I understand that C14 decays at a given rate. I also interpret this to mean that 100% of the atoms of C14 in an object will all decay at the same right, individually.

So if I have 4 C14 atoms, will they all be gone in a full-life? or will two be 100% in a half-life while the other 2 are 0%?

Please explain how the decay of C14 works.

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If you like this question you might also enjoy reading physics.stackexchange.com/q/7584/2451 –  Qmechanic Sep 1 '11 at 15:53
possible duplicate of How a half-life works –  MichaelT yesterday
Half-life is just a matter of statistics. Decays are random and happen with a certain probability in a given time window. –  Brandon Enright yesterday

Half-life is used to describe exponential decay. What you're describing would be linear decay.

In one half-life period, on average, half of the C14 atoms would decay. So one would expect that if you start with four C14 atoms, you would after one half life have two, and after another half life only one would remain.

However, note that this process has a random component. You cannot predict exactly when an individual atom will decay. However once you have a larger number of atoms, you can make accurate predictions of how many will be left after a certain time period.

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Basically, nuclear disintegration is probabilistic in its very nature. What it means is that one cannot say with conviction that, say, one atom kept on a table will disintegrate in, say, the next 1 minute. All one can say is that among a given sample of, say, 100 nuclei, 10% of it will disintegrate in the next 1 minute.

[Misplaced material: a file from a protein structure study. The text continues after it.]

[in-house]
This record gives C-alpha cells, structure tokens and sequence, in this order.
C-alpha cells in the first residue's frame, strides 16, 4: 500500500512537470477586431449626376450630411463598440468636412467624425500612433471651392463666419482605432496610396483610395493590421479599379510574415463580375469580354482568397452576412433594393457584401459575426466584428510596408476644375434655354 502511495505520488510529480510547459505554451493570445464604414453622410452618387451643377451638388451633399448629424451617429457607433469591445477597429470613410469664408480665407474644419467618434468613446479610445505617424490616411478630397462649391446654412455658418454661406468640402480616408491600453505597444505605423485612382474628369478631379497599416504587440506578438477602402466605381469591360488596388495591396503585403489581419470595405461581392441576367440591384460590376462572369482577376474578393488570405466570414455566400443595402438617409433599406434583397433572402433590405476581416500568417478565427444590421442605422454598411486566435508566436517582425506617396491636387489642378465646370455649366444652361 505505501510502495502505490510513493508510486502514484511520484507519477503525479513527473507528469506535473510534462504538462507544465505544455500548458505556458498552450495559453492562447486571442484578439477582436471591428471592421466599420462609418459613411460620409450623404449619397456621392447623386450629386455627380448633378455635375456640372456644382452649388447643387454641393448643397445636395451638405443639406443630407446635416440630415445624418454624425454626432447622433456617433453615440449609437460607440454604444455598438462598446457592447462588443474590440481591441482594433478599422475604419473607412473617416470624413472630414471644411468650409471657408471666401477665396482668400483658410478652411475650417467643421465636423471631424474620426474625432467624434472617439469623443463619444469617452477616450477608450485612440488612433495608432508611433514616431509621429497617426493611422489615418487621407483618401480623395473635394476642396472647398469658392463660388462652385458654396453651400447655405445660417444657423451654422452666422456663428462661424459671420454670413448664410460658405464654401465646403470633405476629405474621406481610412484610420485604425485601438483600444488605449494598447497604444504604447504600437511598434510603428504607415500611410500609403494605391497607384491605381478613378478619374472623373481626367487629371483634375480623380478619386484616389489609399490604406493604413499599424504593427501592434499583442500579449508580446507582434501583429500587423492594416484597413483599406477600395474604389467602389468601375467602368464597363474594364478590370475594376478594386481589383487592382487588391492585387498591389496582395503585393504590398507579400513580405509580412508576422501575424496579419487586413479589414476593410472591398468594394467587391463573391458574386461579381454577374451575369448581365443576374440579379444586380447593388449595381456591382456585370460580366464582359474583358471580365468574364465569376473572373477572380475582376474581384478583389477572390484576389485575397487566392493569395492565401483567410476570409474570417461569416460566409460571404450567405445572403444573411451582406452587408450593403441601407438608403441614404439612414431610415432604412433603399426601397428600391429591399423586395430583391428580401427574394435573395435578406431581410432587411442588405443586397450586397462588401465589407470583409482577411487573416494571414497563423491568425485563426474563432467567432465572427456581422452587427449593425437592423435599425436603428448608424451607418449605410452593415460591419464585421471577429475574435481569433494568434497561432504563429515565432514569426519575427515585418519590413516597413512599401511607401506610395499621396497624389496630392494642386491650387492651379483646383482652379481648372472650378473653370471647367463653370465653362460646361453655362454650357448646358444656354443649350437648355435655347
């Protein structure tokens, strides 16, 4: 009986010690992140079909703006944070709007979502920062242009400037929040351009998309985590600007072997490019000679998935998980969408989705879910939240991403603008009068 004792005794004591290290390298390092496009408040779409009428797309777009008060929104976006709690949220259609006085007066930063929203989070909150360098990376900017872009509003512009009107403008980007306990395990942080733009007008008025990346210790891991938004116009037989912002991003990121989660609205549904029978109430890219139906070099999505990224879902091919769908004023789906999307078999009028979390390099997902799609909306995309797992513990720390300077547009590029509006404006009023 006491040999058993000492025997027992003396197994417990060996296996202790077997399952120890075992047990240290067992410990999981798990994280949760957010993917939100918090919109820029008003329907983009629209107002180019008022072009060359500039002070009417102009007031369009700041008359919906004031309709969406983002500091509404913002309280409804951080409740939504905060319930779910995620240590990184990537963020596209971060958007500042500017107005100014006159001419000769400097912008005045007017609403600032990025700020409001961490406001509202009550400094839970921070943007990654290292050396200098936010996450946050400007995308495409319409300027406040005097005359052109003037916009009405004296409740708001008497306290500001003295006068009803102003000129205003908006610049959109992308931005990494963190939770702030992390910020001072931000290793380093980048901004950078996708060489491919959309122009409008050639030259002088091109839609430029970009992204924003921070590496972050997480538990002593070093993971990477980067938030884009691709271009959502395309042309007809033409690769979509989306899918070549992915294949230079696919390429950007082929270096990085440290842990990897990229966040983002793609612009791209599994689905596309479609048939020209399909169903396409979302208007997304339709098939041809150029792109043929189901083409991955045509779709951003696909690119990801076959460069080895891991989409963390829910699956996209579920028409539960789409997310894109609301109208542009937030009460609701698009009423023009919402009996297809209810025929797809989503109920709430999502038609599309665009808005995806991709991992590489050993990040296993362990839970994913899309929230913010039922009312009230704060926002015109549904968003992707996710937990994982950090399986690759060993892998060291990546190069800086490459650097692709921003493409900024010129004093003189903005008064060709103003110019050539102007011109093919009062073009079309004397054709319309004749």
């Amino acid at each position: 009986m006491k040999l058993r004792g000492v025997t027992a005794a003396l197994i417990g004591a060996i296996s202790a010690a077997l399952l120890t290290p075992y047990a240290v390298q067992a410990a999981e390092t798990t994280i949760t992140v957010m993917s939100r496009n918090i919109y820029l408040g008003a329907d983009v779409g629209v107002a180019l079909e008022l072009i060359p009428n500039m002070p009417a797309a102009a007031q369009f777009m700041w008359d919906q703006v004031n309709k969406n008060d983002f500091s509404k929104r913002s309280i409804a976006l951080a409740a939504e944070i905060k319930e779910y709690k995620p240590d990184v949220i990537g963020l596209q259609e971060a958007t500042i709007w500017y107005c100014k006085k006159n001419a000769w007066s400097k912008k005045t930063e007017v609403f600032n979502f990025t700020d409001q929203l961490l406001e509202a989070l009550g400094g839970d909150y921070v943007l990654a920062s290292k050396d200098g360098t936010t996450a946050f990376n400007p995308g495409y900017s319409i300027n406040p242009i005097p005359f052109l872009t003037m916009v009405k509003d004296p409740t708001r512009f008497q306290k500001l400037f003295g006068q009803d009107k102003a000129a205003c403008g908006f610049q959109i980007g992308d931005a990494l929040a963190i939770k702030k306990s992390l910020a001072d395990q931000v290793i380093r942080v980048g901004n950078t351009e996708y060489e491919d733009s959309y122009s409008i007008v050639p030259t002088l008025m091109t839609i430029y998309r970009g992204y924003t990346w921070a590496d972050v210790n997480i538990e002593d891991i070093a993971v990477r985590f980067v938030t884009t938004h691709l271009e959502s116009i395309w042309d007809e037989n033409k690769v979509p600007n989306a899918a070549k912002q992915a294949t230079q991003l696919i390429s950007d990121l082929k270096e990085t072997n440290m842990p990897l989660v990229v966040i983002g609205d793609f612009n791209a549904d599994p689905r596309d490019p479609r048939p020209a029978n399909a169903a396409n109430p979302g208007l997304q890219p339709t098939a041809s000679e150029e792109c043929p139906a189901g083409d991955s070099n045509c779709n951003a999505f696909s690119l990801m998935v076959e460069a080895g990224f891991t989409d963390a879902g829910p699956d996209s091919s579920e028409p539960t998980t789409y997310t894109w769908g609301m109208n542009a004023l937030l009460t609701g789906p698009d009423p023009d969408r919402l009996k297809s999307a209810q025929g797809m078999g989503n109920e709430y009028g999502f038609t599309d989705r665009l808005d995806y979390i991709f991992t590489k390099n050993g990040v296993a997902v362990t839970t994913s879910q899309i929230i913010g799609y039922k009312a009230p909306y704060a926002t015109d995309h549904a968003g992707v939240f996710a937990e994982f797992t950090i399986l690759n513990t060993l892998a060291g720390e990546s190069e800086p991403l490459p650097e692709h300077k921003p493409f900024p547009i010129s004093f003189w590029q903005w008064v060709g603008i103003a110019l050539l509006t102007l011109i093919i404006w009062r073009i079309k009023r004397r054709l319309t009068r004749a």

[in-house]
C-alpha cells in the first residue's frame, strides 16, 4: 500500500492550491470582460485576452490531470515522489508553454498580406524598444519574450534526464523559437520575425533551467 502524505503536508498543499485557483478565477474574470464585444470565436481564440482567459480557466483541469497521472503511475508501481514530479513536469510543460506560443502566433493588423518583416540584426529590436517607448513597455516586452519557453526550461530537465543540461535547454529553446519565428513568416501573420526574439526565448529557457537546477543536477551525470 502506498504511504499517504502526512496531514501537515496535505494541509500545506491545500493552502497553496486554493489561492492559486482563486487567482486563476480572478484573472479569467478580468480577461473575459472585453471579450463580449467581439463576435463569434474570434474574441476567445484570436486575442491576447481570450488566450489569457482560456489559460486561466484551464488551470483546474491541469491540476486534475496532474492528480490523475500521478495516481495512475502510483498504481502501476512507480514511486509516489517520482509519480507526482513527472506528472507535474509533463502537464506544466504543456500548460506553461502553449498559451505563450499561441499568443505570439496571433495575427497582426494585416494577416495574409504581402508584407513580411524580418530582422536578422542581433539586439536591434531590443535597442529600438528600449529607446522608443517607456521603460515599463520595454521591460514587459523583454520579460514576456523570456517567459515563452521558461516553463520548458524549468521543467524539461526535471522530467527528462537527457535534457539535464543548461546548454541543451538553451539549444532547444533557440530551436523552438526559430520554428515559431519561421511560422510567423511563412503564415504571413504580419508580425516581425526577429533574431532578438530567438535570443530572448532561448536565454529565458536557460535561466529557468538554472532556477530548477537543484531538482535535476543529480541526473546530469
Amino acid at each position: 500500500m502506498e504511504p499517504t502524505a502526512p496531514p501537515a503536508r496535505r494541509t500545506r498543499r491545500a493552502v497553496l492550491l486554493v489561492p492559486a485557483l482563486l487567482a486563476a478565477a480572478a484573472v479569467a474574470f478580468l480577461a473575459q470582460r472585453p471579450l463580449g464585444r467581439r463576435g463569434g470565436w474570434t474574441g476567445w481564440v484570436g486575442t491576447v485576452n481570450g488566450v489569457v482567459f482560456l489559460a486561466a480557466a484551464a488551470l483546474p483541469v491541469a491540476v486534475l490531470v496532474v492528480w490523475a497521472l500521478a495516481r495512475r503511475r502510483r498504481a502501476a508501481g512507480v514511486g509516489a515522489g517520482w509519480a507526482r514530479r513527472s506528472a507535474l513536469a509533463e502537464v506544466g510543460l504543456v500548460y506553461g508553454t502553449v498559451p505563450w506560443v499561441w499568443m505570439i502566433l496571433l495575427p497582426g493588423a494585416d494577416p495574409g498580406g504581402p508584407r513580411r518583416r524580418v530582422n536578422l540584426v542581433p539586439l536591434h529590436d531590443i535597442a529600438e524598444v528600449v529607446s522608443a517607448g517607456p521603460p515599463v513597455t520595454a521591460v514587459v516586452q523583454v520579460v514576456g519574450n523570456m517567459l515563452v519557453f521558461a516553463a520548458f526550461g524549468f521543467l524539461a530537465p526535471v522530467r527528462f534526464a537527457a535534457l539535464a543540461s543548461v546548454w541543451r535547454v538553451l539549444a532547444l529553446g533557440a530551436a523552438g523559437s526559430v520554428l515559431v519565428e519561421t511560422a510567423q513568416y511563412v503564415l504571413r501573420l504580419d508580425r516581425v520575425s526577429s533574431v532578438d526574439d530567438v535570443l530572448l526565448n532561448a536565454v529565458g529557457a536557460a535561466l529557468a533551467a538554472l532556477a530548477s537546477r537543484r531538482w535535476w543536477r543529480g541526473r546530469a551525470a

Nuclear disintegration follows what is known as first order kinetics which means that rate of reaction is directly proportional to the quantity of reactant present. In other words,

$$d/dx(C) = -k C$$

where C is the current concentration of reactant and k is proportionality constant.

From this calculation, what one can get is a term called half-life, which means that after this time has elapsed, half of the concentration gets disintegrated (I'm using disintegrated and reacted interchangeably, since the reaction in nuclear disintegration is disintegration).

This means that a sample of 100 atoms after one half-life would remain 50 $=100 * (1/2)^1$, which after 2 half-lives would become 25 $=100 * (1/2)^2 = 50 * (1/2)^1$ and so on...

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